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I'm trying to implement class using the Barton and Nackman trick to avoid dynamic dispatch. (I'm writing MCMC code where performance matters.) I'm not a C++ expert but the basic trick is working for me elsewhere. However I now have a case where the second derived class needs to be templated. This seems to cause problems. The outline of my code is:

// Generic step class
template<class DerivedStepType>
class Step {
  DerivedStepType& as_derived() {
    return static_cast<DerivedStepType&>(*this);

  void DoStep() {
    return as_derived.DoStep();

// Gibbs step
template<class DerivedParameterType> // THIS IS THE PROBLEM
class GibbsStep : public Step<GibbsStep> {
  GibbsStep(DerivedParameterType new_parameter) {
  void DoStep() {

The problem is template<class DerivedParameterType> and the following <GibbsStep> (from the Barton and Nackman trick). Using g++ v 4.01 (OSX), I get the following error:

./src/mcmc.h:247: error: type/value mismatch at argument 1
 in template parameter list for 'template<class DerivedStepType> class Step'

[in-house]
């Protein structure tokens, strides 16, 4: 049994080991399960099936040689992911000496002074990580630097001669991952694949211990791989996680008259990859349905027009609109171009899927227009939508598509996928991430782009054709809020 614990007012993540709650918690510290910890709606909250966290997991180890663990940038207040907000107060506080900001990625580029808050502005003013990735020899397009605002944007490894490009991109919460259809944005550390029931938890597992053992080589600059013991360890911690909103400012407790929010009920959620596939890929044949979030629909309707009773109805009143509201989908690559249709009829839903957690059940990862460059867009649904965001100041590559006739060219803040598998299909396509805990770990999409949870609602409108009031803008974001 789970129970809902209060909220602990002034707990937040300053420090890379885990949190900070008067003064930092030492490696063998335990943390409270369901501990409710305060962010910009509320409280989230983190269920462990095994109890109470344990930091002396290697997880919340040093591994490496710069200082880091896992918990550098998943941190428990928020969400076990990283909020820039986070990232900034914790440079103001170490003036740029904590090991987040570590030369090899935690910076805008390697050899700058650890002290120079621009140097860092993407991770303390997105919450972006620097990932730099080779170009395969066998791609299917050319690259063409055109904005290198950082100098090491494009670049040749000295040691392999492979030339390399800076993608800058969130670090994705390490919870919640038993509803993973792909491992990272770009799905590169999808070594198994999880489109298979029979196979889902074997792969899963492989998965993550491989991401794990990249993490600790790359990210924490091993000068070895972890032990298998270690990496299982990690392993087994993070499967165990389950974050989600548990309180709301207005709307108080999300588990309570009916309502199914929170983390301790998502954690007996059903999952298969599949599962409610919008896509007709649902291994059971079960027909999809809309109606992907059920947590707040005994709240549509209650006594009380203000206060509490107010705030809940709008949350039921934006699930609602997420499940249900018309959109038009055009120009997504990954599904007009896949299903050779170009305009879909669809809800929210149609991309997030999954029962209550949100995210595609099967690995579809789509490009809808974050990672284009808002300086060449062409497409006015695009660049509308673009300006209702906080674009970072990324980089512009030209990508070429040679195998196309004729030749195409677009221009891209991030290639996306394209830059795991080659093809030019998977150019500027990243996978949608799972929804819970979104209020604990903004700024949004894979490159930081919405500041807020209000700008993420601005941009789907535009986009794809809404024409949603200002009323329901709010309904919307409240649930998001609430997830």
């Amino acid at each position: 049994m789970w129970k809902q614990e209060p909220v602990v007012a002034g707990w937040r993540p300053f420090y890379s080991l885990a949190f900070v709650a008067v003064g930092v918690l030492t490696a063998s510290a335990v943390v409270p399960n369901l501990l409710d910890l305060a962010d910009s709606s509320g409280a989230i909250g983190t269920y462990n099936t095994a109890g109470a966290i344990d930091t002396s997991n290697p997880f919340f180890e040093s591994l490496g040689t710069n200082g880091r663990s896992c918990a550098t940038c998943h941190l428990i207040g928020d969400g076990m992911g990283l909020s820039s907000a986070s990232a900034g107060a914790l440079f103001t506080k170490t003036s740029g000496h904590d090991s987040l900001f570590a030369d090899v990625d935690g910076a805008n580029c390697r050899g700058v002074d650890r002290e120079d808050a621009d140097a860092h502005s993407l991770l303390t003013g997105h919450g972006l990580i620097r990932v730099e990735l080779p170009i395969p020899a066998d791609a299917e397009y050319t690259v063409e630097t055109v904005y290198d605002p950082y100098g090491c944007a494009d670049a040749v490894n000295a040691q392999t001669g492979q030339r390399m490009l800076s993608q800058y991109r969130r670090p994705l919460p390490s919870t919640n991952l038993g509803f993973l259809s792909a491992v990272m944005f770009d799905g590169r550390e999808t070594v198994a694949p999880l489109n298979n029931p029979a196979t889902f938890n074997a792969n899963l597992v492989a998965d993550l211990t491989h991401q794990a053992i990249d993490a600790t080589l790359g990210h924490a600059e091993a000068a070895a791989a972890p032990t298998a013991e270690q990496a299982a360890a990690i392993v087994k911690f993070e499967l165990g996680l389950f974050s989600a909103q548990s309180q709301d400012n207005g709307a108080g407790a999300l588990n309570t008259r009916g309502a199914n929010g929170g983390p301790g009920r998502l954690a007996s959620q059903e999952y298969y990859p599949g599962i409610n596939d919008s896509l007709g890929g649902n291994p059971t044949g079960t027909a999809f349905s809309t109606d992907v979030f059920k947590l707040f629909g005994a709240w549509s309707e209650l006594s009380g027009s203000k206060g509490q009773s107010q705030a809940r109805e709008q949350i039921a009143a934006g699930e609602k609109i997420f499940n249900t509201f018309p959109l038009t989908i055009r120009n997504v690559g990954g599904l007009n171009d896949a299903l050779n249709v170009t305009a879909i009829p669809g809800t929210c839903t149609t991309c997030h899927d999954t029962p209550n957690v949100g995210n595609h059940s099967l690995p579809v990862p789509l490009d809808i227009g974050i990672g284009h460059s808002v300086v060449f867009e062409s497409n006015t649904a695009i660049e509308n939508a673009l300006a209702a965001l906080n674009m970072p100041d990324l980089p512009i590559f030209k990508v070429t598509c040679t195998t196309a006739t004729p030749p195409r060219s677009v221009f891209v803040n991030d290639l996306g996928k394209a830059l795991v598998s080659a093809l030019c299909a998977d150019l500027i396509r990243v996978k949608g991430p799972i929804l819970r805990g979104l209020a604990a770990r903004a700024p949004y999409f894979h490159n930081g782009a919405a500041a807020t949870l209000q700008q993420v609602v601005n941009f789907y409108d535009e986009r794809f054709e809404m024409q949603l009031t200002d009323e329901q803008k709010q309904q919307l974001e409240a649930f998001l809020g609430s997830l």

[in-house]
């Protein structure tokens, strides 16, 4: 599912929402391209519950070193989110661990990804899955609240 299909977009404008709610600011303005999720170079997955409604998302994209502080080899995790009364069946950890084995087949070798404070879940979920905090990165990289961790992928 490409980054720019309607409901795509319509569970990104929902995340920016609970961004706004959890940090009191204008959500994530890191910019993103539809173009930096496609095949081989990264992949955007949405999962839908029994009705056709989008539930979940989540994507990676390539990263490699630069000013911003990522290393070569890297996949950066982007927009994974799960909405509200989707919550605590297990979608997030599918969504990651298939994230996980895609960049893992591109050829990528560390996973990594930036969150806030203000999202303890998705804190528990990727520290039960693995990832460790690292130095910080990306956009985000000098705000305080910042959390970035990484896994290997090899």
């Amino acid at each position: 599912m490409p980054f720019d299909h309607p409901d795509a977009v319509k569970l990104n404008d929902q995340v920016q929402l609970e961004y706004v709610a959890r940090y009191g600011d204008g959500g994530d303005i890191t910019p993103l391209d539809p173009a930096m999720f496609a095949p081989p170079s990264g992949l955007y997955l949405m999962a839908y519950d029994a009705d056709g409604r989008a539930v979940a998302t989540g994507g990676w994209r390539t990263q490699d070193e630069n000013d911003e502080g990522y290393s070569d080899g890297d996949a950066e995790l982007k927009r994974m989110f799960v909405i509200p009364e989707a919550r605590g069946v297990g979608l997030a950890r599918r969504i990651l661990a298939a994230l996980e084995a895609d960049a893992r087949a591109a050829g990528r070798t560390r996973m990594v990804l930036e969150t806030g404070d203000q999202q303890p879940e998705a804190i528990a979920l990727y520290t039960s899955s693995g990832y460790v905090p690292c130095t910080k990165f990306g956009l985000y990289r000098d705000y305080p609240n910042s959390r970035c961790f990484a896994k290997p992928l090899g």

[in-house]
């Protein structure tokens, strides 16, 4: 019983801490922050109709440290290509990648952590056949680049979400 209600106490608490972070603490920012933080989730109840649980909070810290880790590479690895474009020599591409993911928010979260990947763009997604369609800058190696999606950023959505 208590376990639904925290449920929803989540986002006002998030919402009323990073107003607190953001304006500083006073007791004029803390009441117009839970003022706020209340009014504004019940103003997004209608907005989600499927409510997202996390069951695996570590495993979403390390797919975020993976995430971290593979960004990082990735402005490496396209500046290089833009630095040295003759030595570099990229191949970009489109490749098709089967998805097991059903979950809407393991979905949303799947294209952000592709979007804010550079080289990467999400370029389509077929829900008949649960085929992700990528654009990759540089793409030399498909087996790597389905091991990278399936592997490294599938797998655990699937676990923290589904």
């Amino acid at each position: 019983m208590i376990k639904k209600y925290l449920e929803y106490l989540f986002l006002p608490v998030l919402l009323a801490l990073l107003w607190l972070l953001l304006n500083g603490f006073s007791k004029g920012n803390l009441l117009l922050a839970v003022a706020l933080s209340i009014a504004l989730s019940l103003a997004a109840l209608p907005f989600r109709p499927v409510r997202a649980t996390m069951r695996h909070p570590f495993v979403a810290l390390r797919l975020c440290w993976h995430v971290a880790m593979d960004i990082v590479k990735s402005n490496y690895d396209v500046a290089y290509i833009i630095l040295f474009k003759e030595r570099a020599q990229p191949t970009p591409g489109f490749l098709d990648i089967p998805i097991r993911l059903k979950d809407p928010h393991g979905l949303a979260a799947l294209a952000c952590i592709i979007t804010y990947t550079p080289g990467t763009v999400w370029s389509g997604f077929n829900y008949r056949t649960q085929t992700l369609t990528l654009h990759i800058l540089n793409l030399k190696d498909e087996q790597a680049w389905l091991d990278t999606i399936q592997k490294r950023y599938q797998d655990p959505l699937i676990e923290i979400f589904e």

./src/mcmc.h:247: error:   expected a type, got 'GibbsStep'

Everything compiles fine if a drop template<class DerivedParameterType> and replace DerivedParameterType with, say, double.

Any ideas?

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2 Answers 2

GibbsStep is a template class and requires instantiation while you are using in public Step<GibbsStep> . You should change it to public Step<GibbsStep<DerivedParameterType> >

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small correction: GibbsStep is a class template and not a template class ;) –  ovanes Jul 14 '09 at 12:09

Naveen is right, but what you show here is not a Barton-Nackman trick. This is CRTP (Curiously Recurring Template Pattern). You can read about it here:

Burton-Nackman trick deals with restricted template expansion and was superseded by template specialization semantics. You can read more about it here:

With Kind Regards, Ovanes

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re “… was superseded by template specialization semantics” – not completely. There are still some uses, as shown for example in the Wikipedia article. Concept maps in C++0x will eventually replace this use of the Barton-Nackmann trick. –  Konrad Rudolph Jun 5 '09 at 11:11
Yes I know, I did not want to overcomplicate the post. –  ovanes Jun 5 '09 at 14:56

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